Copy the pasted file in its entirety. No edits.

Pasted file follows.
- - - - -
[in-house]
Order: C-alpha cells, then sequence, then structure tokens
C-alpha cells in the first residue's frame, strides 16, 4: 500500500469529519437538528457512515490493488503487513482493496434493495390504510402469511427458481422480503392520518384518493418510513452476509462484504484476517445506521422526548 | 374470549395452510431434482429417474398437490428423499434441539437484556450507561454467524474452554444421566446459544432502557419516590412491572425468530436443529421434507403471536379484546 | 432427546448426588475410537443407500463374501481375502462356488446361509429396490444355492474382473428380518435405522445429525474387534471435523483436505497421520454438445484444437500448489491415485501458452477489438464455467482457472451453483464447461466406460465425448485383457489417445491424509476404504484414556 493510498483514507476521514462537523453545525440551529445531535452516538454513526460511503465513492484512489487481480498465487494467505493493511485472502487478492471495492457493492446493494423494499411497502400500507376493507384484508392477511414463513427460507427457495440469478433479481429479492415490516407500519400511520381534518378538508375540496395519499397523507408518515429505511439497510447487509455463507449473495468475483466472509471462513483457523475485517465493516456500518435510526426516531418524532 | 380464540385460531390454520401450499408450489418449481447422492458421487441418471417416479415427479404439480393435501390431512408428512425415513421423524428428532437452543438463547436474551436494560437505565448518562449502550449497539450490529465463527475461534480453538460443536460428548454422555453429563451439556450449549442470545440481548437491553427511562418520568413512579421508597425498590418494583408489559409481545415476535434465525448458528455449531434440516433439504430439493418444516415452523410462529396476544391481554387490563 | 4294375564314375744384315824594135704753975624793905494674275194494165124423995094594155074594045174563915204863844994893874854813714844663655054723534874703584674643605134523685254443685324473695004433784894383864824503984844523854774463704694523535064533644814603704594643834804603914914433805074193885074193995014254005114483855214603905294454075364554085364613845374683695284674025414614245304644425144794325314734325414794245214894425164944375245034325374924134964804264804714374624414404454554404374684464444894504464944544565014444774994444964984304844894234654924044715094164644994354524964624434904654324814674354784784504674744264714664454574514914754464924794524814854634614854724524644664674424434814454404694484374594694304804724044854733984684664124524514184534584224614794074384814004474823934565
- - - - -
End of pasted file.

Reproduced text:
[in-house]
Order: C-alpha cells, then sequence, then structure tokens
C-alpha cells in the first residue's frame, strides 16, 4: 500500500469529519437538528457512515490493488503487513482493496434493495390504510402469511427458481422480503392520518384518493418510513452476509462484504484476517445506521422526548 | 374470549395452510431434482429417474398437490428423499434441539437484556450507561454467524474452554444421566446459544432502557419516590412491572425468530436443529421434507403471536379484546 | 432427546448426588475410537443407500463374501481375502462356488446361509429396490444355492474382473428380518435405522445429525474387534471435523483436505497421520454438445484444437500448489491415485501458452477489438464455467482457472451453483464447461466406460465425448485383457489417445491424509476404504484414556 493510498483514507476521514462537523453545525440551529445531535452516538454513526460511503465513492484512489487481480498465487494467505493493511485472502487478492471495492457493492446493494423494499411497502400500507376493507384484508392477511414463513427460507427457495440469478433479481429479492415490516407500519400511520381534518378538508375540496395519499397523507408518515429505511439497510447487509455463507449473495468475483466472509471462513483457523475485517465493516456500518435510526426516531418524532 | 380464540385460531390454520401450499408450489418449481447422492458421487441418471417416479415427479404439480393435501390431512408428512425415513421423524428428532437452543438463547436474551436494560437505565448518562449502550449497539450490529465463527475461534480453538460443536460428548454422555453429563451439556450449549442470545440481548437491553427511562418520568413512579421508597425498590418494583408489559409481545415476535434465525448458528455449531434440516433439504430439493418444516415452523410462529396476544391481554387490563 | 4294375564314375744384315824594135704753975624793905494674275194494165124423995094594155074594045174563915204863844994893874854813714844663655054723534874703584674643605134523685254443685324473695004433784894383864824503984844523854774463704694523535064533644814603704594643834804603914914433805074193885074193995014254005114483855214603905294454075364554085364613845374683695284674025414614245304644425144794325314734325414794245214894425164944375245034325374924134964804264804714374624414404454554404374684464444894504464944544565014444774994444964984304844894234654924044715094164644994354524964624434904654324814674354784784504674744264714664454574514914754464924794524814854634614854724524644664674424434814454404694484374594694304804724044854733984684664124524514184534584224614794074384814004474823934565